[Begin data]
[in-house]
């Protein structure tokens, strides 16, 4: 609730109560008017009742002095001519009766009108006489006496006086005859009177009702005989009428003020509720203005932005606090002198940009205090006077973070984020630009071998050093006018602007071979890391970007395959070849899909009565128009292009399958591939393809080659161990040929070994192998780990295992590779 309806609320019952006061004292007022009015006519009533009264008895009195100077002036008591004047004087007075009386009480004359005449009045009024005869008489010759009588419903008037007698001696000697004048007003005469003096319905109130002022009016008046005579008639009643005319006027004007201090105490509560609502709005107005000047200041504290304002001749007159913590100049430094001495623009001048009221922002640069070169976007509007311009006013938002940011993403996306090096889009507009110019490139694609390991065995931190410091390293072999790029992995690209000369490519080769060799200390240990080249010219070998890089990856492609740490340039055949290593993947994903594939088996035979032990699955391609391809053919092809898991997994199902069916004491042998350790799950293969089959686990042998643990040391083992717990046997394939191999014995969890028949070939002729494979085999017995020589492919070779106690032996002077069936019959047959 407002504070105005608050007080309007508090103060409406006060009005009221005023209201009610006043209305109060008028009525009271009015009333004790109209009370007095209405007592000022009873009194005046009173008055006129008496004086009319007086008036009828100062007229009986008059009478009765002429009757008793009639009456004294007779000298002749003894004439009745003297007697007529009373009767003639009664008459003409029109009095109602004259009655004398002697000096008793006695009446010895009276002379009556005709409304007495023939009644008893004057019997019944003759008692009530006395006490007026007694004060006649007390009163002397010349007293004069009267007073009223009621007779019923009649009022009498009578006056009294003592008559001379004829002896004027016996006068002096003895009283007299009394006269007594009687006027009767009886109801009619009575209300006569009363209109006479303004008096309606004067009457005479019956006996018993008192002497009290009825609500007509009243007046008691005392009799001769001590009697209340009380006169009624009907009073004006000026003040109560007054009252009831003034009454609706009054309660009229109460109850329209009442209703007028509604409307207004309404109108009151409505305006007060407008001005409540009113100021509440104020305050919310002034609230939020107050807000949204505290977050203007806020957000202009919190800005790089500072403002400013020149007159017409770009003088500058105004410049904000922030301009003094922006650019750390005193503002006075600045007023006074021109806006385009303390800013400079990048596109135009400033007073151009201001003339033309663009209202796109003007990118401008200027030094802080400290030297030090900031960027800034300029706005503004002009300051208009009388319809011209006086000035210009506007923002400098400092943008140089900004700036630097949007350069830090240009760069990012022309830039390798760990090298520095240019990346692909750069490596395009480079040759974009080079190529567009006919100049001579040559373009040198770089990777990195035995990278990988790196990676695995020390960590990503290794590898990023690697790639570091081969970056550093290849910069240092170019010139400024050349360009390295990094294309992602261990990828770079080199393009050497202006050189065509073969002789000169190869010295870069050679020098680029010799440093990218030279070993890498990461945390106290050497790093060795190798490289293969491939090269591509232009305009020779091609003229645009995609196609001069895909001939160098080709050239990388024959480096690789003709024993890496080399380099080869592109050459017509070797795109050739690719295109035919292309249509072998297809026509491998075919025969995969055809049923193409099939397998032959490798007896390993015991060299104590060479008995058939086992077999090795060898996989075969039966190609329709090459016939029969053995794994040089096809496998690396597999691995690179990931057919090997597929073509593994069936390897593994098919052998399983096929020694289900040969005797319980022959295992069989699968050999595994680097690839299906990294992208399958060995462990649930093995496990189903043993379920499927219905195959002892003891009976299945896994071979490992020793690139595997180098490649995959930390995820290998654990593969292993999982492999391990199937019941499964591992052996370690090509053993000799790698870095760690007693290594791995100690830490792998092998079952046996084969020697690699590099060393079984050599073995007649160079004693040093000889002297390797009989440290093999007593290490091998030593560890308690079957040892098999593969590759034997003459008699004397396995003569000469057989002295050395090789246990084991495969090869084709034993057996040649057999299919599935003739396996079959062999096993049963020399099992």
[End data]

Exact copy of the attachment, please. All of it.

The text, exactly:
[in-house]
């Protein structure tokens, strides 16, 4: 609730109560008017009742002095001519009766009108006489006496006086005859009177009702005989009428003020509720203005932005606090002198940009205090006077973070984020630009071998050093006018602007071979890391970007395959070849899909009565128009292009399958591939393809080659161990040929070994192998780990295992590779 309806609320019952006061004292007022009015006519009533009264008895009195100077002036008591004047004087007075009386009480004359005449009045009024005869008489010759009588419903008037007698001696000697004048007003005469003096319905109130002022009016008046005579008639009643005319006027004007201090105490509560609502709005107005000047200041504290304002001749007159913590100049430094001495623009001048009221922002640069070169976007509007311009006013938002940011993403996306090096889009507009110019490139694609390991065995931190410091390293072999790029992995690209000369490519080769060799200390240990080249010219070998890089990856492609740490340039055949290593993947994903594939088996035979032990699955391609391809053919092809898991997994199902069916004491042998350790799950293969089959686990042998643990040391083992717990046997394939191999014995969890028949070939002729494979085999017995020589492919070779106690032996002077069936019959047959 407002504070105005608050007080309007508090103060409406006060009005009221005023209201009610006043209305109060008028009525009271009015009333004790109209009370007095209405007592000022009873009194005046009173008055006129008496004086009319007086008036009828100062007229009986008059009478009765002429009757008793009639009456004294007779000298002749003894004439009745003297007697007529009373009767003639009664008459003409029109009095109602004259009655004398002697000096008793006695009446010895009276002379009556005709409304007495023939009644008893004057019997019944003759008692009530006395006490007026007694004060006649007390009163002397010349007293004069009267007073009223009621007779019923009649009022009498009578006056009294003592008559001379004829002896004027016996006068002096003895009283007299009394006269007594009687006027009767009886109801009619009575209300006569009363209109006479303004008096309606004067009457005479019956006996018993008192002497009290009825609500007509009243007046008691005392009799001769001590009697209340009380006169009624009907009073004006000026003040109560007054009252009831003034009454609706009054309660009229109460109850329209009442209703007028509604409307207004309404109108009151409505305006007060407008001005409540009113100021509440104020305050919310002034609230939020107050807000949204505290977050203007806020957000202009919190800005790089500072403002400013020149007159017409770009003088500058105004410049904000922030301009003094922006650019750390005193503002006075600045007023006074021109806006385009303390800013400079990048596109135009400033007073151009201001003339033309663009209202796109003007990118401008200027030094802080400290030297030090900031960027800034300029706005503004002009300051208009009388319809011209006086000035210009506007923002400098400092943008140089900004700036630097949007350069830090240009760069990012022309830039390798760990090298520095240019990346692909750069490596395009480079040759974009080079190529567009006919100049001579040559373009040198770089990777990195035995990278990988790196990676695995020390960590990503290794590898990023690697790639570091081969970056550093290849910069240092170019010139400024050349360009390295990094294309992602261990990828770079080199393009050497202006050189065509073969002789000169190869010295870069050679020098680029010799440093990218030279070993890498990461945390106290050497790093060795190798490289293969491939090269591509232009305009020779091609003229645009995609196609001069895909001939160098080709050239990388024959480096690789003709024993890496080399380099080869592109050459017509070797795109050739690719295109035919292309249509072998297809026509491998075919025969995969055809049923193409099939397998032959490798007896390993015991060299104590060479008995058939086992077999090795060898996989075969039966190609329709090459016939029969053995794994040089096809496998690396597999691995690179990931057919090997597929073509593994069936390897593994098919052998399983096929020694289900040969005797319980022959295992069989699968050999595994680097690839299906990294992208399958060995462990649930093995496990189903043993379920499927219905195959002892003891009976299945896994071979490992020793690139595997180098490649995959930390995820290998654990593969292993999982492999391990199937019941499964591992052996370690090509053993000799790698870095760690007693290594791995100690830490792998092998079952046996084969020697690699590099060393079984050599073995007649160079004693040093000889002297390797009989440290093999007593290490091998030593560890308690079957040892098999593969590759034997003459008699004397396995003569000469057989002295050395090789246990084991495969090869084709034993057996040649057999299919599935003739396996079959062999096993049963020399099992």